Chapter 24 Guidance on answering the end-of-chapter problem questions

Vicarious liability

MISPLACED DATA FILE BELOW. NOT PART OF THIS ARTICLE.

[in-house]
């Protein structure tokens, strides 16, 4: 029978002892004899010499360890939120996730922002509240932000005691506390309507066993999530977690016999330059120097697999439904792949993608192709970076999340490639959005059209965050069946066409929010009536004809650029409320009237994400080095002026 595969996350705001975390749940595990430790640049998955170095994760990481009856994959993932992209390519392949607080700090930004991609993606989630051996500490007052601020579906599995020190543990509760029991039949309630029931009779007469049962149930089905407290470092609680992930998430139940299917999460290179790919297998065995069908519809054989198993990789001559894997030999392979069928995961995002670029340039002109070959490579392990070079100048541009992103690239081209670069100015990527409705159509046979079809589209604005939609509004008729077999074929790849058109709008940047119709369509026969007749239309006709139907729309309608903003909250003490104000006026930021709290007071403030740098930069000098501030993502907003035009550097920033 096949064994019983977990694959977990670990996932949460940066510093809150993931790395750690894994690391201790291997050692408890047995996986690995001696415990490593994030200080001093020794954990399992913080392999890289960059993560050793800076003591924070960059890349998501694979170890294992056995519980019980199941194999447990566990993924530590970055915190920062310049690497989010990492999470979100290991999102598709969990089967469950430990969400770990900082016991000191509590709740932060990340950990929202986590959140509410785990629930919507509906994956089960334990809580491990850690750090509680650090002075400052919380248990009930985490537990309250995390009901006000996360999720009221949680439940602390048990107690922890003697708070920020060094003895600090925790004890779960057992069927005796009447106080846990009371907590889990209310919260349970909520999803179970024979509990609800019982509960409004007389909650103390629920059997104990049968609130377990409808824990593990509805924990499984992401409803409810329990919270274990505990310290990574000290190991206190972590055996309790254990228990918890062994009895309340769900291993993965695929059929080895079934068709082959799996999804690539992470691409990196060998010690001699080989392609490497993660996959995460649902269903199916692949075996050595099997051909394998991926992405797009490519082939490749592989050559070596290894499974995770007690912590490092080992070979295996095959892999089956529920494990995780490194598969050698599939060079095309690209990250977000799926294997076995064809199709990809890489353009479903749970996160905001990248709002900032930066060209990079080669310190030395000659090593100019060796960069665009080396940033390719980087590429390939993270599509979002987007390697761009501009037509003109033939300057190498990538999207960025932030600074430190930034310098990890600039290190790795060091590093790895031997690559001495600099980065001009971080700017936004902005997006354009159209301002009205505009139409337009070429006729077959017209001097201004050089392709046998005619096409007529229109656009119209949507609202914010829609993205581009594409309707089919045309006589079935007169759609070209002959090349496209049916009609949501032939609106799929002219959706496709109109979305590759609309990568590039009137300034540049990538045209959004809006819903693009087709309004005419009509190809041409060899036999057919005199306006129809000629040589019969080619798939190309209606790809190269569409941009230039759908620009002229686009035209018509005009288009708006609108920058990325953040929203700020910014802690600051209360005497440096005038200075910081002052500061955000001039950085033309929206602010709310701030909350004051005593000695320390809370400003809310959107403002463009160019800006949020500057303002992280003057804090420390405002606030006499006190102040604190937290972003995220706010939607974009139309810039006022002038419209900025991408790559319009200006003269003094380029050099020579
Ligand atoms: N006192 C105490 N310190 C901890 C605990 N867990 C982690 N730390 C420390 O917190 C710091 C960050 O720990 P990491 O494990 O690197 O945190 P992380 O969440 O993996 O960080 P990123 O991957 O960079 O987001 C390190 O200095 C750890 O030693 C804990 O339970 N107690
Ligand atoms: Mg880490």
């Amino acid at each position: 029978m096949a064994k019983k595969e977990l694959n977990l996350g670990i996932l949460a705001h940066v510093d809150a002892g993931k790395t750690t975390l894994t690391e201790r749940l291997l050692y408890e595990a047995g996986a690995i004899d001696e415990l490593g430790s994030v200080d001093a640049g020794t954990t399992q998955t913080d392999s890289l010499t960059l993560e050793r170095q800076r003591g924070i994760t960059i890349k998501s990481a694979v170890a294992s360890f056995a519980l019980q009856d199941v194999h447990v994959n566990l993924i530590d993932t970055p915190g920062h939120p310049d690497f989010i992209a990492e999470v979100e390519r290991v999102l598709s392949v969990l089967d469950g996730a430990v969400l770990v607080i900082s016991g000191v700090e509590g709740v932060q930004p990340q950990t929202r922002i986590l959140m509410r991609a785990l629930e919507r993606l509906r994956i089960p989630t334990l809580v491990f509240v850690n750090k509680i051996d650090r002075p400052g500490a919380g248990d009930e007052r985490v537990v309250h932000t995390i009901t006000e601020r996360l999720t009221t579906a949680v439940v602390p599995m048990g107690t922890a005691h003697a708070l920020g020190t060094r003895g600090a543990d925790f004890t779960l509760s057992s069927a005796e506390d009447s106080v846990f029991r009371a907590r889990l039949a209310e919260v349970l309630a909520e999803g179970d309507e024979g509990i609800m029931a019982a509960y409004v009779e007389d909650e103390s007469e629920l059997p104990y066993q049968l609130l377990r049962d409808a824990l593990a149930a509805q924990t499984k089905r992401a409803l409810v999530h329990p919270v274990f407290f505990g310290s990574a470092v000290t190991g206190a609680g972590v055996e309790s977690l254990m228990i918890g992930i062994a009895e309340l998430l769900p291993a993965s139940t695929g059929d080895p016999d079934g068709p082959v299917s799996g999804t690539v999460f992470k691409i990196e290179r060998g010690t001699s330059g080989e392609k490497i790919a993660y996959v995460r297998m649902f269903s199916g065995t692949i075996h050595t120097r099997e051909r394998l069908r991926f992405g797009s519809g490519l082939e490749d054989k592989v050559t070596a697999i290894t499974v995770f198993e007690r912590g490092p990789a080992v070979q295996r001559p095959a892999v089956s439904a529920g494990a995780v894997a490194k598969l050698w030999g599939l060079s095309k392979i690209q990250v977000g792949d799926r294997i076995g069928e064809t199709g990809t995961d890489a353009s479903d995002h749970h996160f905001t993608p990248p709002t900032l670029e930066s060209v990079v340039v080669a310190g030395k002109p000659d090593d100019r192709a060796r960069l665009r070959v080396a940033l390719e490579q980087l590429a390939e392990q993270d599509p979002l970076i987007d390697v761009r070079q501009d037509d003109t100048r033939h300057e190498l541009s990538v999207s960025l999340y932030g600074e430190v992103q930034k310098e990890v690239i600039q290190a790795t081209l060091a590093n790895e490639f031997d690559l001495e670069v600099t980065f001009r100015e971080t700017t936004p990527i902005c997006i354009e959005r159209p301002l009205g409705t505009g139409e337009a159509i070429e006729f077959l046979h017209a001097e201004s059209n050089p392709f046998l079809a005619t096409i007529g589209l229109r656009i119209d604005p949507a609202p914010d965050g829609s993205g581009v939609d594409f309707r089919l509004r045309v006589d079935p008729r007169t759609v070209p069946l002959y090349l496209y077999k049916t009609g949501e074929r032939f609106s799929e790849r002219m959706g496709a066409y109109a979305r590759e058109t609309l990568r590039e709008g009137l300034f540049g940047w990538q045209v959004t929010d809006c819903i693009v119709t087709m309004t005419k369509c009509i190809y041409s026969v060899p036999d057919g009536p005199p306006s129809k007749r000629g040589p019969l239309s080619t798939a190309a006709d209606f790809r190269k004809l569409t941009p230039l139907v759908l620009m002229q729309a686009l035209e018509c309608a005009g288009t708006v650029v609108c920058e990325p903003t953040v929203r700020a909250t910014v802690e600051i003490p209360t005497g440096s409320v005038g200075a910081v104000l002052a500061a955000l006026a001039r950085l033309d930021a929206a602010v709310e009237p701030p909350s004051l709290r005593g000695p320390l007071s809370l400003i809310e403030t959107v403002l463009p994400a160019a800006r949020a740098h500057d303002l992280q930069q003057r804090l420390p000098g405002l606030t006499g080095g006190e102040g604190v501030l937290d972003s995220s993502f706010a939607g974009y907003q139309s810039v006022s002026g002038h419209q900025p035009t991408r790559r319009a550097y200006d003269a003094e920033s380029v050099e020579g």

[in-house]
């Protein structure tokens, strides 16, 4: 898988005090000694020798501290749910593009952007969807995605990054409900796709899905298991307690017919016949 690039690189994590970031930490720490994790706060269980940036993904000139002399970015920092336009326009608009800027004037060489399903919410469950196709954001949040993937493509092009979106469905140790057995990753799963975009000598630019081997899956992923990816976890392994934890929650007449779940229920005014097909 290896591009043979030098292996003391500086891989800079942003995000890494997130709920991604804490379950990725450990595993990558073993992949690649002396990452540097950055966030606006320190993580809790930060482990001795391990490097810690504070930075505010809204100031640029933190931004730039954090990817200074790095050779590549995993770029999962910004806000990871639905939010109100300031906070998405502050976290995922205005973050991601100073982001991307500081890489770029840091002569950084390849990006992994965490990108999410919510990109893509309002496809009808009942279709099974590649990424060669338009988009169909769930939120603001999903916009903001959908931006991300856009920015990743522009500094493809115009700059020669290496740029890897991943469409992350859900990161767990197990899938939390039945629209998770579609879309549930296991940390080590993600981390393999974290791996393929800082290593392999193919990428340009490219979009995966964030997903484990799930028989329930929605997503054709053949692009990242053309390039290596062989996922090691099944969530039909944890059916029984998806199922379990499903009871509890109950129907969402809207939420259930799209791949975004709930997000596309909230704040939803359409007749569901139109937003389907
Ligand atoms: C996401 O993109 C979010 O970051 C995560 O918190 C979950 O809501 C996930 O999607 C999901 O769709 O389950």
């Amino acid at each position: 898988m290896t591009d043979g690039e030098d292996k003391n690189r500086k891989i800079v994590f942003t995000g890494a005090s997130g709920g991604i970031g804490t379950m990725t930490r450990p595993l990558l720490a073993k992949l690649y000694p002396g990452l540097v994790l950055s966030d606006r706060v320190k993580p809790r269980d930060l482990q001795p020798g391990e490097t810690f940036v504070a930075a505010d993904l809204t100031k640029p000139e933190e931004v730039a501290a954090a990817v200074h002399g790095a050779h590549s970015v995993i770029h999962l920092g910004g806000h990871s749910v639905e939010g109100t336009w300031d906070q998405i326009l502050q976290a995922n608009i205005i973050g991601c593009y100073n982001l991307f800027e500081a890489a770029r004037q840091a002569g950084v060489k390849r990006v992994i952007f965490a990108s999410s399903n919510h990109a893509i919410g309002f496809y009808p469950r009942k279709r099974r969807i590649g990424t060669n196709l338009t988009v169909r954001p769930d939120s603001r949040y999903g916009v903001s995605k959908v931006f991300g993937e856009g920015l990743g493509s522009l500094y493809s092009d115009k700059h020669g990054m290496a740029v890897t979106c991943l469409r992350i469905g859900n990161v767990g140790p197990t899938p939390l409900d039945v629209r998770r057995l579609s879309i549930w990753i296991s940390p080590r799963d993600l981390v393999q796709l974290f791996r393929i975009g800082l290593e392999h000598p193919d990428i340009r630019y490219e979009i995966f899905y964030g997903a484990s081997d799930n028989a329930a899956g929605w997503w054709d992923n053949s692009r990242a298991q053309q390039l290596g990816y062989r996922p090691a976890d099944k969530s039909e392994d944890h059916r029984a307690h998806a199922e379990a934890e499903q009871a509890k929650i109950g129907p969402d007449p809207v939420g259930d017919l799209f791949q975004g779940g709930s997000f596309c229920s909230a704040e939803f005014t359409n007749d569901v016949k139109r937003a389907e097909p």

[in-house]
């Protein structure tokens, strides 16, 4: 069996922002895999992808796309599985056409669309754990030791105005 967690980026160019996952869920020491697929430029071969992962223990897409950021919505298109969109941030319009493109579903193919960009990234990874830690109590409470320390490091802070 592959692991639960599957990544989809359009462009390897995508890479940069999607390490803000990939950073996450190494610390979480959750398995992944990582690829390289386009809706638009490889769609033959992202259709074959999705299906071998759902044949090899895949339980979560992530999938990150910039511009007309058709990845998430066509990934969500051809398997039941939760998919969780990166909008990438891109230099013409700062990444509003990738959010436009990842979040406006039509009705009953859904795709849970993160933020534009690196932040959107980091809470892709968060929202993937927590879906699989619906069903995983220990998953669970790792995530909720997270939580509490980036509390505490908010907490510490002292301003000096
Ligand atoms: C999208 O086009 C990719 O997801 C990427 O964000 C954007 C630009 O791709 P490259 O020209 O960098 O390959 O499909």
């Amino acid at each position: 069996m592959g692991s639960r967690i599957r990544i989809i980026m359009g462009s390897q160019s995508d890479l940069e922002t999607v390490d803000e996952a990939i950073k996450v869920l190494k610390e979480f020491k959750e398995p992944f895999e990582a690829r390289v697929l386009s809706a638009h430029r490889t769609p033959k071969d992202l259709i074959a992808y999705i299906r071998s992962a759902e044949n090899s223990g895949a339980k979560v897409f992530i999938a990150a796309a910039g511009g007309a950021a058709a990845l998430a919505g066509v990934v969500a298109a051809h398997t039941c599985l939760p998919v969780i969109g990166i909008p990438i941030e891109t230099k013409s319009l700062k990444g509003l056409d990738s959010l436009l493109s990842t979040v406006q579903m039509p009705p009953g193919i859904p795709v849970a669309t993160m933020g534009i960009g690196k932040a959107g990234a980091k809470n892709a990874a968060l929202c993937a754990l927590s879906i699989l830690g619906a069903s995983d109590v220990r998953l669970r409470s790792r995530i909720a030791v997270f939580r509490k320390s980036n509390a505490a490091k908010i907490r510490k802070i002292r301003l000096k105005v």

Susan’s business (the status of which is not explained) will be liable for Nellie if the relationship and connection elements of vicarious liability are satisfied. It is doubtful that Nellie is an employee. Nellie seems to be doing Susan a favour by walking dogs; she is not paid and it is doubtful that the requisite control over Nellie is present: see Ready Mixed Concrete v Minister. The question whether the relationship is akin to employment is more difficult to answer. But there is no hierarchical relationship between Susan’s business and Nellie and Nellie does not have to conform to organisational objectives or conduct herself in a particular way: see CCWS. Again, Nellie is not an integral part of Susan’s business although she does do some work for its benefit: Cox v Ministry of Justice. Overall, the case is not a strong one. However, if the relationship requirement is deemed present, then we can say more confidently that Nellie’s acts of negligence occurred either in the course of employment or with sufficient connection: see Lister v Hesley Hall. Thus, Nellie was not on a mere frolic of her own. With respect to the liability of the school, the main issue of relevance is whether the school’s non-delegable duty would extend to protecting Jenna when she has exited the school. The matter would have to be decided largely by reference to the decision in Woodland v Essex CC. In that case, the activities in question took place outside the school, but were part of the school curriculum. The school was in a position to direct that care be taken by the independent contractors in a way that is not possible with respect to Nellie walking the dog. There is no relationship between the school and Susan’s business. As such, it is unlikely that the school will be strictly liable for Nellie’s act.